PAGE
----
An eruv for Sea Point at last

While South Africa and our mother city were watchfully counting the days to the greatest global sports event ever to be held in this country, not many were aware of another significant countdown of far longer duration.

The start of the eruv, from the first pole erected at Three Anchor Bay beachfront (see for updates.

Some ten years ago, at a gathering in Cape Town presided over by UOS Rosh Beth Din Rabbi Moshe Kurtstag, the local rabbis of the time agreed that Sea Point should have an eruv.

Now, after an approximately 3650 plus day countdown, construction of the eruv is almost complete.

David Cohen, who Rabbi Kurtstag roped in to ‘run with’ this complicated enterprise a decade back, was happy to explain the halachic definition and laws of an eruv and the process that he and his team went through in bringing this one to successful reality.

In brief, and simplistically, an eruv represents the ‘walled city’ of biblical times — a semi-private domain (a carmelit in Hebrew) which, through the construction of the eruv, is converted to a private domain (reshut yachid in Hebrew) wherein, according to halachic law, one is allowed the act of carrying on shabbat.

To convert a secular suburb such as Sea Point into a private domain can be no easy task. Indeed, over many years it did not seem as if it could be achieved, owing to understandable objections from the City Council.

About a year ago, however, after the necessary assurances, the Council changed its position and a real, final countdown could begin.

The eruv that has been erected broadly covers the upper parts of Green Point, Fresnaye, Bantry Bay and Sea Point, including Beach Road. As David described it, one could say that the starting point is at Three anchor Bay on the Beach Road.

Continuing from pole to pole or connecting to walls and fences of existing buildings or even thick bush, the eruv follows a tortuous route up Glengariff Road and upwards and onwards, winding its way through the areas as noted above. Occasionally it takes its form from parts of the mountain (as long as they exceed a 25 degree angle), bearing in mind that the minimum height of any pole or fence must be one metre.

The final stretch runs along the promenade from Saunders Rocks back to the pole on the corner of Three Anchor Bay.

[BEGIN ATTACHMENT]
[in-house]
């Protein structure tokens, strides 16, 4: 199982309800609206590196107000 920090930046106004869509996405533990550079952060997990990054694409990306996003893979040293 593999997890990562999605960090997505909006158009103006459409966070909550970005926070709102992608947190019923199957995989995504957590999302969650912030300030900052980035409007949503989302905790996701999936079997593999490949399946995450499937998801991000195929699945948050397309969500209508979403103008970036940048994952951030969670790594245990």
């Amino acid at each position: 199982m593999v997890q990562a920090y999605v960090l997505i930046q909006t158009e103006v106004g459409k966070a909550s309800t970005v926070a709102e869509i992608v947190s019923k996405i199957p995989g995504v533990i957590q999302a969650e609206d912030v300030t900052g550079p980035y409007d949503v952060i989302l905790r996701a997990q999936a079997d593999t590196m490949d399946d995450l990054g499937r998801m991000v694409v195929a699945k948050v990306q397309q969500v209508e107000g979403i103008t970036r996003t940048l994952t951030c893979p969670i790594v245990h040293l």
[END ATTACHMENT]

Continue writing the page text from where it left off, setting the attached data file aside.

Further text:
To view the route of the eruv, see website:

Some poles are free standing, David explained, while other shorter ones are strapped to existing electrical poles.

The connecting wires are attached to the electrical poles and run exactly over the top of the shorter poles.

David enlisted an outstanding team of specialists to create this amazing structure, if one could term it that.

Landscape architect Tarna Klitzner was specifically asked by the City Council to do a visual impact survey and was instrumental in providing the Council with all the necessary detail and assurances.

Jeff Borstrock managed the erecting of the poles and wires, while Sea Point resident Stan Grusd planned and supervised the construction, assisted by Kim and Lance Katz who oversaw the construction of the wooden fences on parts of the mountain, all of which took some two-and-a-half weeks.

Once operational, the eruv has to be checked every week immediately prior to Shabbat. A suitable person is in the process of being trained for this onerous task.

Rabbi Dov Tanzer and latterly, Rabbi Anton Klein of Johannesburg, have been the halachic consultants, Rabbi Klein taking ultimate rabbinical responsibility for halachic conformity.

And now that this miracle has finally been achieved, there are plans (and ideas) afoot to ‘eruv’ Claremont, maybe Milnerton — and even Muizenberg, to accommodate the needs of the ‘northerners’ who descend on the area during the December holiday season.

It seems that in the eruv department, Cape Town is well on the way to ‘keeping up’ with Johannesburg!


Please enter your comment!
Please enter your name here